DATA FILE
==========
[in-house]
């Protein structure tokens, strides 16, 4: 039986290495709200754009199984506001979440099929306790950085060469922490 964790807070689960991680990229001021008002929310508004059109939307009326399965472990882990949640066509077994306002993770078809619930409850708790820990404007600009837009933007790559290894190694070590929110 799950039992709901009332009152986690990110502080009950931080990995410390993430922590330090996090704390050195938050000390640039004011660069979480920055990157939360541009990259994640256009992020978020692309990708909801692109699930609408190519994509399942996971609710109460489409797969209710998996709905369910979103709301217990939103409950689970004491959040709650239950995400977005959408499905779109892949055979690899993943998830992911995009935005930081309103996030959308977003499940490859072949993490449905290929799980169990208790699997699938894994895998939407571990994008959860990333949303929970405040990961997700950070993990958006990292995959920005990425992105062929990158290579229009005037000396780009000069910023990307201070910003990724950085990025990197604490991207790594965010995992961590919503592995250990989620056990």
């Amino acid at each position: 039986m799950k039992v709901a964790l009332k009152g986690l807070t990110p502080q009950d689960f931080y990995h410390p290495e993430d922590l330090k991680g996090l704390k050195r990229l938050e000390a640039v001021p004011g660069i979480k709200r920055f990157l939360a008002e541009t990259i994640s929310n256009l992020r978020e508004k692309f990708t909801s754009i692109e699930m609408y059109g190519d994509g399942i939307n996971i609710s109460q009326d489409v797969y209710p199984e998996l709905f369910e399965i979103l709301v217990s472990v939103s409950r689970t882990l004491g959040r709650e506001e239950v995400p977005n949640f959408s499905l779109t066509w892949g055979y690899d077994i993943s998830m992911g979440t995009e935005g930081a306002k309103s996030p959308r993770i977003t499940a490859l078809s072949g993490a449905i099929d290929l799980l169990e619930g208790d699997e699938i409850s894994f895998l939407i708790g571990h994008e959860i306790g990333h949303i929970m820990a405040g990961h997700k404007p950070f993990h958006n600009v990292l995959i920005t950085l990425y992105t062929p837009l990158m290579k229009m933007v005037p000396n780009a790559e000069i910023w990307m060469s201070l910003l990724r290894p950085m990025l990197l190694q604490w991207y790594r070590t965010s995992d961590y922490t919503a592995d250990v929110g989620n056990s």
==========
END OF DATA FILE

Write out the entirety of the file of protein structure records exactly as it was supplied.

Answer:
[in-house]
């Protein structure tokens, strides 16, 4: 039986290495709200754009199984506001979440099929306790950085060469922490 964790807070689960991680990229001021008002929310508004059109939307009326399965472990882990949640066509077994306002993770078809619930409850708790820990404007600009837009933007790559290894190694070590929110 799950039992709901009332009152986690990110502080009950931080990995410390993430922590330090996090704390050195938050000390640039004011660069979480920055990157939360541009990259994640256009992020978020692309990708909801692109699930609408190519994509399942996971609710109460489409797969209710998996709905369910979103709301217990939103409950689970004491959040709650239950995400977005959408499905779109892949055979690899993943998830992911995009935005930081309103996030959308977003499940490859072949993490449905290929799980169990208790699997699938894994895998939407571990994008959860990333949303929970405040990961997700950070993990958006990292995959920005990425992105062929990158290579229009005037000396780009000069910023990307201070910003990724950085990025990197604490991207790594965010995992961590919503592995250990989620056990």
């Amino acid at each position: 039986m799950k039992v709901a964790l009332k009152g986690l807070t990110p502080q009950d689960f931080y990995h410390p290495e993430d922590l330090k991680g996090l704390k050195r990229l938050e000390a640039v001021p004011g660069i979480k709200r920055f990157l939360a008002e541009t990259i994640s929310n256009l992020r978020e508004k692309f990708t909801s754009i692109e699930m609408y059109g190519d994509g399942i939307n996971i609710s109460q009326d489409v797969y209710p199984e998996l709905f369910e399965i979103l709301v217990s472990v939103s409950r689970t882990l004491g959040r709650e506001e239950v995400p977005n949640f959408s499905l779109t066509w892949g055979y690899d077994i993943s998830m992911g979440t995009e935005g930081a306002k309103s996030p959308r993770i977003t499940a490859l078809s072949g993490a449905i099929d290929l799980l169990e619930g208790d699997e699938i409850s894994f895998l939407i708790g571990h994008e959860i306790g990333h949303i929970m820990a405040g990961h997700k404007p950070f993990h958006n600009v990292l995959i920005t950085l990425y992105t062929p837009l990158m290579k229009m933007v005037p000396n780009a790559e000069i910023w990307m060469s201070l910003l990724r290894p950085m990025l990197l190694q604490w991207y790594r070590t965010s995992d961590y922490t919503a592995d250990v929110g989620n056990s």